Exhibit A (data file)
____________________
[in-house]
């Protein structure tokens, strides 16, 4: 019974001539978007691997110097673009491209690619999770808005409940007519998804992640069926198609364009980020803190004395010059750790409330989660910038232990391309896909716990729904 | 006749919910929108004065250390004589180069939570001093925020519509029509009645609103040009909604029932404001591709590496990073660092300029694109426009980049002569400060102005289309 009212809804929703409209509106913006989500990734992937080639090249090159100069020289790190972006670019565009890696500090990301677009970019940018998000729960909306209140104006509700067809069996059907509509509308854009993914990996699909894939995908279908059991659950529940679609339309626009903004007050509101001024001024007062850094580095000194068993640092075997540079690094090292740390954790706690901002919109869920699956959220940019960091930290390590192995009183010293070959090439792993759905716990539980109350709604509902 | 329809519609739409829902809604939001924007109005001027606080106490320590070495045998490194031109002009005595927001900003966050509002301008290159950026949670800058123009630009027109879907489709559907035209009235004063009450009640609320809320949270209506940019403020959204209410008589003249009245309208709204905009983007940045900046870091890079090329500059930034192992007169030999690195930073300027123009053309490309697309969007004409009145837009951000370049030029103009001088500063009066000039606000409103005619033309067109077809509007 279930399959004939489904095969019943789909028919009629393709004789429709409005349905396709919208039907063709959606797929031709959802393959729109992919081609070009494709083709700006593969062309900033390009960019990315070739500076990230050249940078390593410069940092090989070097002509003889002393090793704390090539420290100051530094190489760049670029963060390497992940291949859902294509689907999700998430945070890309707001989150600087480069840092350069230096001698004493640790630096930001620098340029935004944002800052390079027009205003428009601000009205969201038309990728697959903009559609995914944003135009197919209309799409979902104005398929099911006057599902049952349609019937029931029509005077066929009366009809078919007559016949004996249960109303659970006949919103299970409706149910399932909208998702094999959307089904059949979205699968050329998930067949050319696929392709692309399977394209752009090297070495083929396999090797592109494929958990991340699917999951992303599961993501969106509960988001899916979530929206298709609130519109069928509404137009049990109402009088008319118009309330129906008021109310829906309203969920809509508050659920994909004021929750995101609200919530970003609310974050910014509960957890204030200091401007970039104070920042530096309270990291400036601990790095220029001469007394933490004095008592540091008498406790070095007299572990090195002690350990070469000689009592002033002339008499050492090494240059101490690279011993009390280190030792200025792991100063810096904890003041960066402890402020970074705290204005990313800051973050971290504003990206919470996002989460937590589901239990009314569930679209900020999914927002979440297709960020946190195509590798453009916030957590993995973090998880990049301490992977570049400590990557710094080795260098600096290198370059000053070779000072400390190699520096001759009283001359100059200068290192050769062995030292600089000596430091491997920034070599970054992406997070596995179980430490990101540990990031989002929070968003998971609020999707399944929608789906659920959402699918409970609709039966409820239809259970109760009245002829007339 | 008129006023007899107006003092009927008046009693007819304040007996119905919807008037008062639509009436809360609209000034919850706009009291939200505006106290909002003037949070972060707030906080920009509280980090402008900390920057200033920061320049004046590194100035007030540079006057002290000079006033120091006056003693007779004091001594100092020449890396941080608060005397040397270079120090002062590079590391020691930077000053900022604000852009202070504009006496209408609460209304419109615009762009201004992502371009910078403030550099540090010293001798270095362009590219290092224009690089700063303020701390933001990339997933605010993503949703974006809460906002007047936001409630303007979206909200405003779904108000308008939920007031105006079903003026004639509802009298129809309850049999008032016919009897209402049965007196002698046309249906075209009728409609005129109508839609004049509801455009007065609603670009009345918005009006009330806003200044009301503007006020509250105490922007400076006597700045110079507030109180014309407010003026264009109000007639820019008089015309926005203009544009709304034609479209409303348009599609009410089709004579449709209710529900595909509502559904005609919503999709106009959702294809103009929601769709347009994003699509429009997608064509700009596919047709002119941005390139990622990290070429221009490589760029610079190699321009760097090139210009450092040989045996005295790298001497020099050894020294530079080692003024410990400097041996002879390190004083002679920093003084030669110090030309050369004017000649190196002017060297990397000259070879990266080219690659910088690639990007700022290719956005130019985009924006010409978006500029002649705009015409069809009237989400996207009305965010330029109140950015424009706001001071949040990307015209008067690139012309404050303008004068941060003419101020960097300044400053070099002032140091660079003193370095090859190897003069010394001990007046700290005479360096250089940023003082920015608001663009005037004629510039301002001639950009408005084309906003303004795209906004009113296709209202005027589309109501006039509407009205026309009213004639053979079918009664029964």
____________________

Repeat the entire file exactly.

[in-house]
């Protein structure tokens, strides 16, 4: 019974001539978007691997110097673009491209690619999770808005409940007519998804992640069926198609364009980020803190004395010059750790409330989660910038232990391309896909716990729904 | 006749919910929108004065250390004589180069939570001093925020519509029509009645609103040009909604029932404001591709590496990073660092300029694109426009980049002569400060102005289309 009212809804929703409209509106913006989500990734992937080639090249090159100069020289790190972006670019565009890696500090990301677009970019940018998000729960909306209140104006509700067809069996059907509509509308854009993914990996699909894939995908279908059991659950529940679609339309626009903004007050509101001024001024007062850094580095000194068993640092075997540079690094090292740390954790706690901002919109869920699956959220940019960091930290390590192995009183010293070959090439792993759905716990539980109350709604509902 | 329809519609739409829902809604939001924007109005001027606080106490320590070495045998490194031109002009005595927001900003966050509002301008290159950026949670800058123009630009027109879907489709559907035209009235004063009450009640609320809320949270209506940019403020959204209410008589003249009245309208709204905009983007940045900046870091890079090329500059930034192992007169030999690195930073300027123009053309490309697309969007004409009145837009951000370049030029103009001088500063009066000039606000409103005619033309067109077809509007 279930399959004939489904095969019943789909028919009629393709004789429709409005349905396709919208039907063709959606797929031709959802393959729109992919081609070009494709083709700006593969062309900033390009960019990315070739500076990230050249940078390593410069940092090989070097002509003889002393090793704390090539420290100051530094190489760049670029963060390497992940291949859902294509689907999700998430945070890309707001989150600087480069840092350069230096001698004493640790630096930001620098340029935004944002800052390079027009205003428009601000009205969201038309990728697959903009559609995914944003135009197919209309799409979902104005398929099911006057599902049952349609019937029931029509005077066929009366009809078919007559016949004996249960109303659970006949919103299970409706149910399932909208998702094999959307089904059949979205699968050329998930067949050319696929392709692309399977394209752009090297070495083929396999090797592109494929958990991340699917999951992303599961993501969106509960988001899916979530929206298709609130519109069928509404137009049990109402009088008319118009309330129906008021109310829906309203969920809509508050659920994909004021929750995101609200919530970003609310974050910014509960957890204030200091401007970039104070920042530096309270990291400036601990790095220029001469007394933490004095008592540091008498406790070095007299572990090195002690350990070469000689009592002033002339008499050492090494240059101490690279011993009390280190030792200025792991100063810096904890003041960066402890402020970074705290204005990313800051973050971290504003990206919470996002989460937590589901239990009314569930679209900020999914927002979440297709960020946190195509590798453009916030957590993995973090998880990049301490992977570049400590990557710094080795260098600096290198370059000053070779000072400390190699520096001759009283001359100059200068290192050769062995030292600089000596430091491997920034070599970054992406997070596995179980430490990101540990990031989002929070968003998971609020999707399944929608789906659920959402699918409970609709039966409820239809259970109760009245002829007339 | 008129006023007899107006003092009927008046009693007819304040007996119905919807008037008062639509009436809360609209000034919850706009009291939200505006106290909002003037949070972060707030906080920009509280980090402008900390920057200033920061320049004046590194100035007030540079006057002290000079006033120091006056003693007779004091001594100092020449890396941080608060005397040397270079120090002062590079590391020691930077000053900022604000852009202070504009006496209408609460209304419109615009762009201004992502371009910078403030550099540090010293001798270095362009590219290092224009690089700063303020701390933001990339997933605010993503949703974006809460906002007047936001409630303007979206909200405003779904108000308008939920007031105006079903003026004639509802009298129809309850049999008032016919009897209402049965007196002698046309249906075209009728409609005129109508839609004049509801455009007065609603670009009345918005009006009330806003200044009301503007006020509250105490922007400076006597700045110079507030109180014309407010003026264009109000007639820019008089015309926005203009544009709304034609479209409303348009599609009410089709004579449709209710529900595909509502559904005609919503999709106009959702294809103009929601769709347009994003699509429009997608064509700009596919047709002119941005390139990622990290070429221009490589760029610079190699321009760097090139210009450092040989045996005295790298001497020099050894020294530079080692003024410990400097041996002879390190004083002679920093003084030669110090030309050369004017000649190196002017060297990397000259070879990266080219690659910088690639990007700022290719956005130019985009924006010409978006500029002649705009015409069809009237989400996207009305965010330029109140950015424009706001001071949040990307015209008067690139012309404050303008004068941060003419101020960097300044400053070099002032140091660079003193370095090859190897003069010394001990007046700290005479360096250089940023003082920015608001663009005037004629510039301002001639950009408005084309906003303004795209906004009113296709209202005027589309109501006039509407009205026309009213004639053979079918009664029964």